Governor Gavin Newsom Issues Emergency Exec. Order Expanding Workers’ Compensation Benefits For COVID-19

On 5/6/20, California’s governor, Gavin Newsom, signed emergency Executive Order N-62-20 expanding the protections for essential workers that contract COVID-19 during the stay at home order.[1] Ford & Wallach applauds Governor Newsom for protecting workers and expediting California Workers’ Compensation benefits to workers during this unprecedented pandemic health crisis.

The executive order creates a rebuttable presumption that the COVID-19 infection is industrial if an essential worker: (1) tested positive for COVID-19 or was diagnosed with COVID-19; and (2) the COVID-19 is confirmed by a positive test within 14 days of performing a labor or service at a place of work after the stay at home order was issued on 3/19/20. If the Workers’ Compensation insurance carrier has no affirmative evidence proving the COVID-19 was obtained outside of the employment e.g., at home, the Workers’ Compensation insurance carrier must admit the worker’s claim for COVID-19 as being industrial.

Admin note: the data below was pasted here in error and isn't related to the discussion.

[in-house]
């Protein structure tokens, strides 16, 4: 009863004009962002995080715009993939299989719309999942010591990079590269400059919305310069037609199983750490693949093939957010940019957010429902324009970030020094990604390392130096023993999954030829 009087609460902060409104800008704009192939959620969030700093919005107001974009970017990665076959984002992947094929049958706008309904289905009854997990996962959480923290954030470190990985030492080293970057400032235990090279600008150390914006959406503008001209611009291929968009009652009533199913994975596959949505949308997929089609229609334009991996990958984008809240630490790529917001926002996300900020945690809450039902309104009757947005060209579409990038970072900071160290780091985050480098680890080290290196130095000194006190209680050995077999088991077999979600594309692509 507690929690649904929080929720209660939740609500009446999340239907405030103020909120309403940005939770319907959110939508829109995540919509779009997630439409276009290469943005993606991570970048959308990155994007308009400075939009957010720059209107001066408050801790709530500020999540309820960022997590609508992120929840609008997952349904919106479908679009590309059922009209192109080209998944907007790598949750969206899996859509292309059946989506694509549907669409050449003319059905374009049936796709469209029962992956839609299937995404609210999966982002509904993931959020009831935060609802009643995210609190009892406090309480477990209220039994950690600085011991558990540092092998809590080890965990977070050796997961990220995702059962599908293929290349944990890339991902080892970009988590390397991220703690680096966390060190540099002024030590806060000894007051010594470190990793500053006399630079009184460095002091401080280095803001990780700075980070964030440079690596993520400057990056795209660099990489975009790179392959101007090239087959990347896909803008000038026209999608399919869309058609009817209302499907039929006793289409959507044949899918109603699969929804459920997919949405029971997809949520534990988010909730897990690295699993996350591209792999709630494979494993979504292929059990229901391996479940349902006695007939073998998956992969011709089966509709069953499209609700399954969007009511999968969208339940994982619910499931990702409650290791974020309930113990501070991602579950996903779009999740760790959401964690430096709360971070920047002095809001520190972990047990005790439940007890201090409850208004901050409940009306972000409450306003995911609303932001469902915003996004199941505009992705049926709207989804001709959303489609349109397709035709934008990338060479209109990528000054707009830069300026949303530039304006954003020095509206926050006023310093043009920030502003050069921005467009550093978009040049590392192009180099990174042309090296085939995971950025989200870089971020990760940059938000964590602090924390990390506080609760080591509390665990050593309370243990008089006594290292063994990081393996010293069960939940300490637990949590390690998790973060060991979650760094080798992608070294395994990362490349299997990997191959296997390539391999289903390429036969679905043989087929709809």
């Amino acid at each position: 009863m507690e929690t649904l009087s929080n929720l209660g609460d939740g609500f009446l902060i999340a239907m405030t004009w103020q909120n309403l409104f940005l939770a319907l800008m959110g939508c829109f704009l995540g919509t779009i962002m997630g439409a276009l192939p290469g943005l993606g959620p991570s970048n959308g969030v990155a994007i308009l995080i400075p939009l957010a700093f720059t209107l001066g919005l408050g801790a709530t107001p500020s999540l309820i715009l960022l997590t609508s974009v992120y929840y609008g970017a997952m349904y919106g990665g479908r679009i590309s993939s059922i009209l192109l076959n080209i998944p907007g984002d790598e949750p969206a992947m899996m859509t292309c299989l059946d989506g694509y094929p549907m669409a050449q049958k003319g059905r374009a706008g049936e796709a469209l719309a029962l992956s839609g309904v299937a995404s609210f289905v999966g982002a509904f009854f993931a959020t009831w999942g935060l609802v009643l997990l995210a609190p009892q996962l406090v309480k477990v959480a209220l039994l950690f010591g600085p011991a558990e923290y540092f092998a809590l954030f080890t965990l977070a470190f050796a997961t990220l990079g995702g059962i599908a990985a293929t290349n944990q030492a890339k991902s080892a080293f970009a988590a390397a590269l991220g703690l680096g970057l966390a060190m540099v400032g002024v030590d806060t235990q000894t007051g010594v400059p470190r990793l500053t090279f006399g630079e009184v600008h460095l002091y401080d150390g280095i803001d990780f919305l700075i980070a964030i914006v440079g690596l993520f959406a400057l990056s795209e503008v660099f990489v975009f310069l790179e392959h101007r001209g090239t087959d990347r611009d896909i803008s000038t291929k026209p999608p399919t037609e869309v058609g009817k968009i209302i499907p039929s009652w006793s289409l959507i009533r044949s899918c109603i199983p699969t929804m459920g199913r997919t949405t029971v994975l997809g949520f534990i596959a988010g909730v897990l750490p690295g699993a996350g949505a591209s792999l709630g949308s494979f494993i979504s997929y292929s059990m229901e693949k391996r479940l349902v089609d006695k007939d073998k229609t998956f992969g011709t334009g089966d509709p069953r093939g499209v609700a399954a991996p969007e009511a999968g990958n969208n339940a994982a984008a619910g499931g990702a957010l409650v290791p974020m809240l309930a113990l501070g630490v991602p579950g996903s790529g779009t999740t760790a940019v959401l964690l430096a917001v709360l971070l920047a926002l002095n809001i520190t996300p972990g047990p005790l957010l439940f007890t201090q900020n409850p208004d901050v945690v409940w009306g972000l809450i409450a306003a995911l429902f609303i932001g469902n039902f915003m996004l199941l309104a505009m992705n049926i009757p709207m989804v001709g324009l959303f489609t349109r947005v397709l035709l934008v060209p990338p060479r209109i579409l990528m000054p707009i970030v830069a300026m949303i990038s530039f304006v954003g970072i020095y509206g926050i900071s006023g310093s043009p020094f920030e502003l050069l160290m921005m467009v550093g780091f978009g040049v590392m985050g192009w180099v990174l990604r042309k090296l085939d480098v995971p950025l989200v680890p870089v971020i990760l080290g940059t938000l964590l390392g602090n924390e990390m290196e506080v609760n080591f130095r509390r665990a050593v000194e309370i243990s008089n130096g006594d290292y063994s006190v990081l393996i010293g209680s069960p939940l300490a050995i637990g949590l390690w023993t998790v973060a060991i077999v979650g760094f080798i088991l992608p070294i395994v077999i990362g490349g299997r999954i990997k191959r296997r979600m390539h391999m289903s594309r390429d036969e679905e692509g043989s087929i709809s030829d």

The executive order is retroactive from the governor’s first shelter-in-place order on 3/19/20 and remains in effect for 60 days from 5/6/20 until 7/5/20. Nothing prevents Governor Newsom from extending the executive order should circumstances require an extension of the executive order.

The executive order significantly streamlines the Workers’ Compensation system and makes it easier for workers infected with COVID-19 to prove their COVID-19 injury or illness is work related. The Workers’ Compensation insurance carrier is required to investigate the WC claim for COVID-19 within 30 days, rather than the standard 90-day investigation period that applies to non-COVID-19 Workers’ Compensation claims. This means that within 30 days, the Workers’ Compensation insurance carrier must admit or deny the claim for WC benefits for COVID-19. Due to the rebuttable presumption, it is expected that most essential workers will have a finding of industrial COVID-19 infection. Prior to the rebuttable presumption, the burden was on the injured worker to affirmatively prove that the worker developed COVID-19 due to the worker being at a materially greater risk of COVID-19 than the general public. The rebuttable presumption allows workers to legally presume the COVID-19 infection is work related even if it might otherwise be difficult to say exactly where and when the worker contracted COVID-19.